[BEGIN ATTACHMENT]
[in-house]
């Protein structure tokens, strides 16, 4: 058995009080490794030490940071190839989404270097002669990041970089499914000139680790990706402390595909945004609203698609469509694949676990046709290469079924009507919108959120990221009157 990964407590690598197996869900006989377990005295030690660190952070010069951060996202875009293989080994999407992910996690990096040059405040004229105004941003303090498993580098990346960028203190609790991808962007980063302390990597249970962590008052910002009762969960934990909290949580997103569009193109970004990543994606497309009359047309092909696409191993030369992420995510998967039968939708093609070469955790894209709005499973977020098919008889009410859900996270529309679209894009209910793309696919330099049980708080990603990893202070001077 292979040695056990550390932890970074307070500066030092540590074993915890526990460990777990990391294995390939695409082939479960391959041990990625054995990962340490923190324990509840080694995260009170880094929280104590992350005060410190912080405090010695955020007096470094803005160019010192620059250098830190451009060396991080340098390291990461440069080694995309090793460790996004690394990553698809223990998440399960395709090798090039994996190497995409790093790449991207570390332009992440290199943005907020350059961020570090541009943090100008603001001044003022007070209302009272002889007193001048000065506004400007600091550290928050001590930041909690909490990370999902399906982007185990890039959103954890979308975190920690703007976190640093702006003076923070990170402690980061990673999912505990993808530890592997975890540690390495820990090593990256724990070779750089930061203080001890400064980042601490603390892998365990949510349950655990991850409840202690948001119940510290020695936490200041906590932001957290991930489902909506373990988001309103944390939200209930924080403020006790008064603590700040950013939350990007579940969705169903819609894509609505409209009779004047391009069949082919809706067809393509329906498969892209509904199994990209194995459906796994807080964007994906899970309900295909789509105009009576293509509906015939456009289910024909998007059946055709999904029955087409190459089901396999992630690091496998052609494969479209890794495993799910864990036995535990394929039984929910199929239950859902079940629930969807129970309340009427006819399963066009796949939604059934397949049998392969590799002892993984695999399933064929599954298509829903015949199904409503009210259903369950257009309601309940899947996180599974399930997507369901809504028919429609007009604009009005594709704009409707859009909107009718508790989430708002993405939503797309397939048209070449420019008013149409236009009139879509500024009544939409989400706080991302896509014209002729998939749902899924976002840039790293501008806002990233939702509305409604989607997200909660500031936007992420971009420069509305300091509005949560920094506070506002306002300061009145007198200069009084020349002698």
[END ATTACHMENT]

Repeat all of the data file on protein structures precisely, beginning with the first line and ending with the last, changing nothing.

[in-house]
């Protein structure tokens, strides 16, 4: 058995009080490794030490940071190839989404270097002669990041970089499914000139680790990706402390595909945004609203698609469509694949676990046709290469079924009507919108959120990221009157 990964407590690598197996869900006989377990005295030690660190952070010069951060996202875009293989080994999407992910996690990096040059405040004229105004941003303090498993580098990346960028203190609790991808962007980063302390990597249970962590008052910002009762969960934990909290949580997103569009193109970004990543994606497309009359047309092909696409191993030369992420995510998967039968939708093609070469955790894209709005499973977020098919008889009410859900996270529309679209894009209910793309696919330099049980708080990603990893202070001077 292979040695056990550390932890970074307070500066030092540590074993915890526990460990777990990391294995390939695409082939479960391959041990990625054995990962340490923190324990509840080694995260009170880094929280104590992350005060410190912080405090010695955020007096470094803005160019010192620059250098830190451009060396991080340098390291990461440069080694995309090793460790996004690394990553698809223990998440399960395709090798090039994996190497995409790093790449991207570390332009992440290199943005907020350059961020570090541009943090100008603001001044003022007070209302009272002889007193001048000065506004400007600091550290928050001590930041909690909490990370999902399906982007185990890039959103954890979308975190920690703007976190640093702006003076923070990170402690980061990673999912505990993808530890592997975890540690390495820990090593990256724990070779750089930061203080001890400064980042601490603390892998365990949510349950655990991850409840202690948001119940510290020695936490200041906590932001957290991930489902909506373990988001309103944390939200209930924080403020006790008064603590700040950013939350990007579940969705169903819609894509609505409209009779004047391009069949082919809706067809393509329906498969892209509904199994990209194995459906796994807080964007994906899970309900295909789509105009009576293509509906015939456009289910024909998007059946055709999904029955087409190459089901396999992630690091496998052609494969479209890794495993799910864990036995535990394929039984929910199929239950859902079940629930969807129970309340009427006819399963066009796949939604059934397949049998392969590799002892993984695999399933064929599954298509829903015949199904409503009210259903369950257009309601309940899947996180599974399930997507369901809504028919429609007009604009009005594709704009409707859009909107009718508790989430708002993405939503797309397939048209070449420019008013149409236009009139879509500024009544939409989400706080991302896509014209002729998939749902899924976002840039790293501008806002990233939702509305409604989607997200909660500031936007992420971009420069509305300091509005949560920094506070506002306002300061009145007198200069009084020349002698």